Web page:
Louise Wienckowski is the chairperson for the local Sierra Club group and said that she felt a little bit better about the risk of asbestos exposure after attending an Ozarks Clean Air Alliance meeting that had City Utilities staff members in attendance.
“They have put out assurances that they have put up netting and fencing and they are going to have misters blowing through the air during the implosion that should settle the particles,” Wienckowski said. “People are afraid it could drift, and it’s hazardous, it’s toxic.”
In addition to asbestos, Wienckowski said that coal ash being carried on the wind is a concern.
“There certainly could be residue from burning coal, which they did for years. Coal has arsenic, mercury and a number of other chemicals in the coal ash that we have known about for years,” Wienckowski said.
The Sierra Club has chapters in all 50 U.S. states. It generally promotes sustainable energy practices and opposes the use of coal.
“We in the Sierra Club have always been skeptical about that, and have always been concerned and worried,” Wienckowski said. “Utility companies are not always honest, and they don’t always do the right thing.”
Wienckowski added that the Sierra Club has long been skeptical about City Utilities’ practice of using the coal yard at the James River site and the practice of transporting coal through underground tunnels.
Gaines said that there is minimal concern for coal ash or fly ash with the stack demolition project, because the majority of the coal ash has been removed from the chimneys, which have not been used since 2017. The demolition contractor also takes steps to reduce air pollution at the moment the explosives detonate and the structures fall.
“The fly ash has been removed out of the stacks. The dust that comes from the implosion itself is minimized with dust misters. You’ll see them out there the day of [the implosions] running. They are very large,” Gaines said.
Spraying the demolished material with water helps reduce the amount of dry dust that leaves the power plant site and affects nearby land. Stone quarries use similar practices to reduce the amount of material that flies into the wind onto nearby properties. If you have ever been to a ski resort or seen artificial snow-making machines, they have a similar appearance to an industrial dust mister.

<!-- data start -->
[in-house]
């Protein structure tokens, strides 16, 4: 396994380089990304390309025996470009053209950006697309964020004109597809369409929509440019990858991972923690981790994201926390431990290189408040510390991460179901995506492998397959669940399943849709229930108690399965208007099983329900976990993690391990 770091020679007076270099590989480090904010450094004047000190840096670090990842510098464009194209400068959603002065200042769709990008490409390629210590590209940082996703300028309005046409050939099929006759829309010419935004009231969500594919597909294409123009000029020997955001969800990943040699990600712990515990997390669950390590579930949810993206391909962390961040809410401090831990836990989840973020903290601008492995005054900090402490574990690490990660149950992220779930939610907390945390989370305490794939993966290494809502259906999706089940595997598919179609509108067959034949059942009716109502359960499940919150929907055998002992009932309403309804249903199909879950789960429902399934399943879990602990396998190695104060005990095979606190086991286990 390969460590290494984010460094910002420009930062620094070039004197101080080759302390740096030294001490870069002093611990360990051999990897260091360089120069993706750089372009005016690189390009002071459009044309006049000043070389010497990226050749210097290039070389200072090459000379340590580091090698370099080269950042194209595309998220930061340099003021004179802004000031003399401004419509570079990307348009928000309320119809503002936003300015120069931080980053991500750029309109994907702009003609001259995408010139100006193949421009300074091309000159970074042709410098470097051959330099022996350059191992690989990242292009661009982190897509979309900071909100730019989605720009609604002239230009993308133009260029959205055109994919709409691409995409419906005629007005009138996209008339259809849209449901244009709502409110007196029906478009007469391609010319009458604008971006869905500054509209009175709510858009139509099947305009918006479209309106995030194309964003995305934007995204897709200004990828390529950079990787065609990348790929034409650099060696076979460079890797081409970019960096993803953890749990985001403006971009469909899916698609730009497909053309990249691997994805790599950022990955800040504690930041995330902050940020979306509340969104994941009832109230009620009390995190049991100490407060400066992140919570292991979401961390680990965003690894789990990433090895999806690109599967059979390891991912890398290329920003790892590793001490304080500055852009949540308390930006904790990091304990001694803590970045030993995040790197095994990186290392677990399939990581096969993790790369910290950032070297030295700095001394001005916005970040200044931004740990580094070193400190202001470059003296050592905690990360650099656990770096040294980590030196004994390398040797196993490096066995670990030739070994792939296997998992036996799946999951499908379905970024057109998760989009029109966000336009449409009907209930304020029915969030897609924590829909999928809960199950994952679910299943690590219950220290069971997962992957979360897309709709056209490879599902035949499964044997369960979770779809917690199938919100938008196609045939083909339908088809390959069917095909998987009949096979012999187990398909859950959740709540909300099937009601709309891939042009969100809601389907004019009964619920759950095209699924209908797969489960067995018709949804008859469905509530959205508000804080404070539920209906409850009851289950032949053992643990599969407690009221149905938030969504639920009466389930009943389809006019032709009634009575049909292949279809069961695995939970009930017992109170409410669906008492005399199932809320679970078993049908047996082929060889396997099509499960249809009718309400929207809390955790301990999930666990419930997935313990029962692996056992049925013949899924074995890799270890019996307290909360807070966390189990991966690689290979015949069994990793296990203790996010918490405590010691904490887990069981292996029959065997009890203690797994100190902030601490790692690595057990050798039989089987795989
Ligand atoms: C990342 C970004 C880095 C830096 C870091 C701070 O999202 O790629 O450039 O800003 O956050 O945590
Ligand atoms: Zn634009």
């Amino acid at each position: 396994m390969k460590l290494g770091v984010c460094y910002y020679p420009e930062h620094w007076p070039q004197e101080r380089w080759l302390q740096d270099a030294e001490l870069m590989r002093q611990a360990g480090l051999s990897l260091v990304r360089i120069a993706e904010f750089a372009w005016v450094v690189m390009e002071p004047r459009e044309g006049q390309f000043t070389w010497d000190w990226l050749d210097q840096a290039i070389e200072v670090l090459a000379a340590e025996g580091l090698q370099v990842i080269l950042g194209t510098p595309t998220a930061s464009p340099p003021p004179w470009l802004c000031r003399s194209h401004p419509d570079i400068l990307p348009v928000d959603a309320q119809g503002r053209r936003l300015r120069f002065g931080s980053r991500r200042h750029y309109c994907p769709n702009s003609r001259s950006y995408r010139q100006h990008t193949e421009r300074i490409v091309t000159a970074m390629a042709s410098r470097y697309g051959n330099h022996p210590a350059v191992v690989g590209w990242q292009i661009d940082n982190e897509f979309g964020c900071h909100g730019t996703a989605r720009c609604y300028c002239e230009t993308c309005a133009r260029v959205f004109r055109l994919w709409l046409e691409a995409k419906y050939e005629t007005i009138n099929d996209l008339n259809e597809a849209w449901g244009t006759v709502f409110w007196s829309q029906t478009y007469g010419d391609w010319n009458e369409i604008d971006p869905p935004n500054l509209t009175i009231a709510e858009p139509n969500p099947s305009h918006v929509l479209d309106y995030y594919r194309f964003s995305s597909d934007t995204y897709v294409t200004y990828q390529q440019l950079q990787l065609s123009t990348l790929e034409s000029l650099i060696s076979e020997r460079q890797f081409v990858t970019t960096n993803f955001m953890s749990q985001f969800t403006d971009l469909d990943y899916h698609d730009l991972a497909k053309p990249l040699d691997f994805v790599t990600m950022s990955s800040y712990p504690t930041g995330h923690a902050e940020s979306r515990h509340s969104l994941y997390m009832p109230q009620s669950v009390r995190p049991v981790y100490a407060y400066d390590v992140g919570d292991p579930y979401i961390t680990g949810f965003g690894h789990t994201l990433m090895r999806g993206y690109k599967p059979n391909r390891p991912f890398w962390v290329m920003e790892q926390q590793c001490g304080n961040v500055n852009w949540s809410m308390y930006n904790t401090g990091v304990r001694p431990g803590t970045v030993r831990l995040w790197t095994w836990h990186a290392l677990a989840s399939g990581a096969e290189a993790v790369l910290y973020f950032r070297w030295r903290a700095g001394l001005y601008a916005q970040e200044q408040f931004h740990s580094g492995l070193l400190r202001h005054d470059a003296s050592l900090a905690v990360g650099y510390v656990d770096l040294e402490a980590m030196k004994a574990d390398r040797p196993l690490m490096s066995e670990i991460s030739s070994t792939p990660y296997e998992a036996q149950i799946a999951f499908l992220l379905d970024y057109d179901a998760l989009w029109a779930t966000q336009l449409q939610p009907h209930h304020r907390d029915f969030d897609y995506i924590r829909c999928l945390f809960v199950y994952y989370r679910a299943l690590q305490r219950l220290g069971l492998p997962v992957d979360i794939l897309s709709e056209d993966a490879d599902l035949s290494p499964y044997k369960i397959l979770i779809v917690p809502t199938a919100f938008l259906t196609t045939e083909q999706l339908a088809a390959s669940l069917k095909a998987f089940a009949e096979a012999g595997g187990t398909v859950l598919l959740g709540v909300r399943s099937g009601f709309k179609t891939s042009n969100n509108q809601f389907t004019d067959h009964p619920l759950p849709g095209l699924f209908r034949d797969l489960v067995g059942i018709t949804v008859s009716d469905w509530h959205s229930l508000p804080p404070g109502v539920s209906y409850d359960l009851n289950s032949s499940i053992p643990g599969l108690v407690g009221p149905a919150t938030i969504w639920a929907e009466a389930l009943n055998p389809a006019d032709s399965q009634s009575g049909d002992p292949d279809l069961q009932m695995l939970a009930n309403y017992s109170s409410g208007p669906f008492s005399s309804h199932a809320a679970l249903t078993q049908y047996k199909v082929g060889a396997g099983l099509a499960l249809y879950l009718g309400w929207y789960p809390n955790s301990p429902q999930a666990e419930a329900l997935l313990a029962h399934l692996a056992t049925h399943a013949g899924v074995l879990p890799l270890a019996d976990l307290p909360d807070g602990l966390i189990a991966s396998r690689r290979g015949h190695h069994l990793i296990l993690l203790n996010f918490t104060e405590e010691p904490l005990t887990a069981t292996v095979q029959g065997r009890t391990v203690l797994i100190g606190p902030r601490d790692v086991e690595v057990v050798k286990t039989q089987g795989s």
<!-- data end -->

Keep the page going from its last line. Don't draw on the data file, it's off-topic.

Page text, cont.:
There will still be some dust from mortar and grout on the inner brick lining of the stacks.
Tom Greiwe, president of Dem-Tech and controller of the implosion, explained that the demolition is regulated by the federal Bureau of Alcohol, Tobacco, Firearms and Explosives, the Missouri State Fire Marshal’s Office, the city of Springfield and the Springfield Fire Department.
Future development on Lake Springfield
The James River Power Station was shut down in 2018. The power plant started generating electricity with five turbine units in 1957. Some of the plant’s boilers used coal, while others used natural gas. Three of the units went offline in 2010. The flue stacks are among the last structures on the property scheduled for demolition.
Some parts of the power plant are still being used and are suitable for future use. According to a statement from City Utilities, office space, electrical substation equipment and two natural gas combustion turbines will remain on site.
“This site has generated power for our community for the last 65 years, and still will,” Gibson said. “We have two combustion turbines, natural gas jet engines that are sitting out there that we use when they are called upon to generate power for our community and the region, and those continue to be in service.”
On Feb. 10, the federal Economic Development Administration (EDA) announced that Springfield would receive an $800,000 grant to study the redevelopment of Lake Springfield following the removal of the power plant. The grant is funded through the $300 million Coal Communities Commitment through the American Rescue Plan Act.
Springfield will be required to meet an 80-20 match requirement, which means $200,000 in local funding will be required to study the site and propose solutions for its development. The Hatch Foundation, a Springfield community enrichment organization formed in 2019, contributed $100,000 to the study. Springfield City Utilities will contribute $60,000, and the Springfield Environmental Services Department will pay $60,000.
Want to see it go down?
Date: Saturday, Feb. 19, 9 a.m.
Surrounding roads, including Evans Road and Kissick Avenue, will be closed at 8:30 a.m.
Parking sites are south of the power plant off of Kissick Avenue, or in a paved section of Lake Springfield Park to the north of the power plant. These are the only two areas where public viewing of the implosion is permitted.
No one is allowed within 1,000 feet of the stacks
Parking space will be limited to the public.
Public drone flight is prohibited. The power generation site is a no-fly zone.
Watch from home: http://www.facebook.com/cityutilities.net/